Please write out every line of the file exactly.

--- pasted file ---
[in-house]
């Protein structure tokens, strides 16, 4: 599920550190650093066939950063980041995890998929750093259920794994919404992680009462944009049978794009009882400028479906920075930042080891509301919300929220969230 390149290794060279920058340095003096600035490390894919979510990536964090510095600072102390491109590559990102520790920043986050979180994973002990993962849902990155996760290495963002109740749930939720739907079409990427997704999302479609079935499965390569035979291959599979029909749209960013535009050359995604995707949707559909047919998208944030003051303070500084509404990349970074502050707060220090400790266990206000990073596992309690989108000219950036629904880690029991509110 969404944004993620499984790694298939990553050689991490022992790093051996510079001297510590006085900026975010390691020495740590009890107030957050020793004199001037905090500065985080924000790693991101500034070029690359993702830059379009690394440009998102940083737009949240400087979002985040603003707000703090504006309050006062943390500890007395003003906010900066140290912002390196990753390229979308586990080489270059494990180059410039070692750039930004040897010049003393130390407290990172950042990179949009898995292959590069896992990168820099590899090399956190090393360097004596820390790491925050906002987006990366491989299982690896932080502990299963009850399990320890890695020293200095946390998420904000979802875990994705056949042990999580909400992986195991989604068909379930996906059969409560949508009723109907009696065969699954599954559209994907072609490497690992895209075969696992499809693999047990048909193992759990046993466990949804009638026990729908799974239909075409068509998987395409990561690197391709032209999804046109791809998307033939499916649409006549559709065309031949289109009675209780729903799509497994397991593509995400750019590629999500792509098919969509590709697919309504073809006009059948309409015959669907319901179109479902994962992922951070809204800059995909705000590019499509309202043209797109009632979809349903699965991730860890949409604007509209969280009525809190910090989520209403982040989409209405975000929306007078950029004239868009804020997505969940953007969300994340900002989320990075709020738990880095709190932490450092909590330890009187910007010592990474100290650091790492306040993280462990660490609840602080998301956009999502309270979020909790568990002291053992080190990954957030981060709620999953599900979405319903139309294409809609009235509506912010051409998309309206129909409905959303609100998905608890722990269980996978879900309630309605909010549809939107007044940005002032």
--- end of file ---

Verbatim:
[in-house]
């Protein structure tokens, strides 16, 4: 599920550190650093066939950063980041995890998929750093259920794994919404992680009462944009049978794009009882400028479906920075930042080891509301919300929220969230 390149290794060279920058340095003096600035490390894919979510990536964090510095600072102390491109590559990102520790920043986050979180994973002990993962849902990155996760290495963002109740749930939720739907079409990427997704999302479609079935499965390569035979291959599979029909749209960013535009050359995604995707949707559909047919998208944030003051303070500084509404990349970074502050707060220090400790266990206000990073596992309690989108000219950036629904880690029991509110 969404944004993620499984790694298939990553050689991490022992790093051996510079001297510590006085900026975010390691020495740590009890107030957050020793004199001037905090500065985080924000790693991101500034070029690359993702830059379009690394440009998102940083737009949240400087979002985040603003707000703090504006309050006062943390500890007395003003906010900066140290912002390196990753390229979308586990080489270059494990180059410039070692750039930004040897010049003393130390407290990172950042990179949009898995292959590069896992990168820099590899090399956190090393360097004596820390790491925050906002987006990366491989299982690896932080502990299963009850399990320890890695020293200095946390998420904000979802875990994705056949042990999580909400992986195991989604068909379930996906059969409560949508009723109907009696065969699954599954559209994907072609490497690992895209075969696992499809693999047990048909193992759990046993466990949804009638026990729908799974239909075409068509998987395409990561690197391709032209999804046109791809998307033939499916649409006549559709065309031949289109009675209780729903799509497994397991593509995400750019590629999500792509098919969509590709697919309504073809006009059948309409015959669907319901179109479902994962992922951070809204800059995909705000590019499509309202043209797109009632979809349903699965991730860890949409604007509209969280009525809190910090989520209403982040989409209405975000929306007078950029004239868009804020997505969940953007969300994340900002989320990075709020738990880095709190932490450092909590330890009187910007010592990474100290650091790492306040993280462990660490609840602080998301956009999502309270979020909790568990002291053992080190990954957030981060709620999953599900979405319903139309294409809609009235509506912010051409998309309206129909409905959303609100998905608890722990269980996978879900309630309605909010549809939107007044940005002032």